The use of robots has multiplied during the last two decades. Between 2000 and 2017, robot exposure, as measured by the number of industrial robots per 1,000 workers, has quadrupled in Europe as a whole; and it has doubled in Germany, which deploys the highest number of robots per worker in Europe. In high-income countries, robot adoption has increased GDP, labour productivity, and wages. But it has also ignited fears, especially among policymakers and the general public, of considerable job losses. However, the international evidence on the employment effects of robot exposure is mixed. It has, for example, been reported that robot adoption has reduced total employment in the US, but not in Germany, where the decline in manufacturing employment was counterbalanced by an increase in employment in the service sector (Dauth et al. 2021). It also appears that the employment effects of robots may be dependent on the development level: while robot adoption was found to be associated with a decline in employment shares of jobs intensive in routine manual tasks in high-income countries, no such association was identified in emerging or in transition economies. The reasons for such cross-country differences, as well the labour market mechanisms behind the aggregate employment effects of automation, remain largely unexplored.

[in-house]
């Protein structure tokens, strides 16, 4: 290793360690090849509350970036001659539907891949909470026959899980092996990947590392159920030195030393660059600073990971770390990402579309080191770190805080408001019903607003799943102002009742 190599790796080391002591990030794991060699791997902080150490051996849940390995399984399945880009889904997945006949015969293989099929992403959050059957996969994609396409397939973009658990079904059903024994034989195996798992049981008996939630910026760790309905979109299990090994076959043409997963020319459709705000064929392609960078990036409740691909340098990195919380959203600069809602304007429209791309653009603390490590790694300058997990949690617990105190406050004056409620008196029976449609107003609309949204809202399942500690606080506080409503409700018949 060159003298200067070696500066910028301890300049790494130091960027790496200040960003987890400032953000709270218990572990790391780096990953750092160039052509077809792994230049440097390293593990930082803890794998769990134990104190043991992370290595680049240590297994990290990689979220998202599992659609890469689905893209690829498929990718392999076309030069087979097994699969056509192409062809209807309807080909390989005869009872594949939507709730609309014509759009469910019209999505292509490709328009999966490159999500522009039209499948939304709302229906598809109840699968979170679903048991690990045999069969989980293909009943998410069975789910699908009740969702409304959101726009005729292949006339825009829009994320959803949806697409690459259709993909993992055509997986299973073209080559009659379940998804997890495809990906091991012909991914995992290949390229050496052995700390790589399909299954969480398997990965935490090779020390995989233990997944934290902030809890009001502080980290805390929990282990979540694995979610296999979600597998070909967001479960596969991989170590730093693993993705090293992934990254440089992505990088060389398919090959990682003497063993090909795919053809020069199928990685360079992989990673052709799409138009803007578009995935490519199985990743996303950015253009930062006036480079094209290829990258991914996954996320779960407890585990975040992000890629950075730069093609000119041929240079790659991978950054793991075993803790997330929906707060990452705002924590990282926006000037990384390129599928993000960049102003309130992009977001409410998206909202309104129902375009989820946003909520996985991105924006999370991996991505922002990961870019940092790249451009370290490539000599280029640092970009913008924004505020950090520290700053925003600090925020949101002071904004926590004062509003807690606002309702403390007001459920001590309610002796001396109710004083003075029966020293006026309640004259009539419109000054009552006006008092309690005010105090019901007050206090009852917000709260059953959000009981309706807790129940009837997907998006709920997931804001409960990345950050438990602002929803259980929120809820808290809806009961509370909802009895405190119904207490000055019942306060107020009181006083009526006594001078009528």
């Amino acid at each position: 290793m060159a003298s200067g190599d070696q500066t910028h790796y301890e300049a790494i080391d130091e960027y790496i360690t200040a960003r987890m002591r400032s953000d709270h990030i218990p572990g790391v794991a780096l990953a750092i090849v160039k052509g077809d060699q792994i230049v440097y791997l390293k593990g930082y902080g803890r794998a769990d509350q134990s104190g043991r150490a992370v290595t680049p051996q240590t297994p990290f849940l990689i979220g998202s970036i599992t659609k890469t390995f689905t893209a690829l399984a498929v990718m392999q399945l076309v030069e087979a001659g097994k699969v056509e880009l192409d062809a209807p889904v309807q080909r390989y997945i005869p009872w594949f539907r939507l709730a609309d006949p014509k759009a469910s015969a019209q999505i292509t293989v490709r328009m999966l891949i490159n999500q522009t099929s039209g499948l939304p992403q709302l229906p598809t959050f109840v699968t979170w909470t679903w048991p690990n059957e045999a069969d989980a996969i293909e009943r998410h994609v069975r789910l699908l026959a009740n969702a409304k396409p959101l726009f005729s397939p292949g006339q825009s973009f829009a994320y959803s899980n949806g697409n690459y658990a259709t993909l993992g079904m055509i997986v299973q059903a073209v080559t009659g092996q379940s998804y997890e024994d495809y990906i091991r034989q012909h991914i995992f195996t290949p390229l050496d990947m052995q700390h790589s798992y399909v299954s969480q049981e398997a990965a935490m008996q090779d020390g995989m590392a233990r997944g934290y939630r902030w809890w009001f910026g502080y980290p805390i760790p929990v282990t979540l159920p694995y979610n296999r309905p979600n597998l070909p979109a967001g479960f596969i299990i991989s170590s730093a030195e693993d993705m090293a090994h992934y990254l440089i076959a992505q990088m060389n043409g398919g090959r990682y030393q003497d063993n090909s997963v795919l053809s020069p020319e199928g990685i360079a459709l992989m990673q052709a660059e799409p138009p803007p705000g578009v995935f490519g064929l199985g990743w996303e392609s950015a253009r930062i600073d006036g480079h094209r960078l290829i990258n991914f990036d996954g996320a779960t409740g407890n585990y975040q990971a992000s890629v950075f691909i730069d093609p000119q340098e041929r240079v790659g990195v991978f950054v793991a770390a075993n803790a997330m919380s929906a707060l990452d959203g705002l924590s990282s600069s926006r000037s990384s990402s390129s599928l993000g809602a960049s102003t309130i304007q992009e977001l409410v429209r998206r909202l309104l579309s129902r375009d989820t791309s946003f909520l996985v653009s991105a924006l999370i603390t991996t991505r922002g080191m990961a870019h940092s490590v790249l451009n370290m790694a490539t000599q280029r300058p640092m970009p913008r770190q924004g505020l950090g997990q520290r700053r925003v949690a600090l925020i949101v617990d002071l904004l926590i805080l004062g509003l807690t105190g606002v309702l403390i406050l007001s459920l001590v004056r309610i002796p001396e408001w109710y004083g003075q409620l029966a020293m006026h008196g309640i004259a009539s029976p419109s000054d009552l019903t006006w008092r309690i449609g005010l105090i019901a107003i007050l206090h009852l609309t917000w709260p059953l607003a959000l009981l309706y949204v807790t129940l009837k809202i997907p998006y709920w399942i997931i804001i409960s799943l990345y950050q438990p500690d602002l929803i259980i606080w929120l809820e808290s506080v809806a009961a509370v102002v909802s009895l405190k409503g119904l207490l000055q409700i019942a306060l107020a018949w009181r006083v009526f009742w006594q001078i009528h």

We study the effects of robot exposure on worker flows in 16 European countries between 1998-2017. Overall, we find small negative effects on job separations and small positive effects on job findings. Labour costs are shown to be a major driver of cross-country differences: the effects of robot exposure are generally larger in absolute terms in countries with low or average levels of labour costs than in countries with high levels of labour costs. These effects are particularly pronounced for workers in occupations intensive in routine manual or routine cognitive tasks, but are insignificant in occupations intensive in non-routine cognitive tasks. For young and old workers in countries with low levels of labour costs, robot exposure had a beneficial effect on transitions. Our results imply that robot adoption increased employment and reduced unemployment most in the European countries with low or average levels of labour costs.
Chosen excerpts by Job Market Monitor. Read the whole story @ The Impact of Robots on Labour Market Transitions in Europe | IZA – Institute of Labor Economics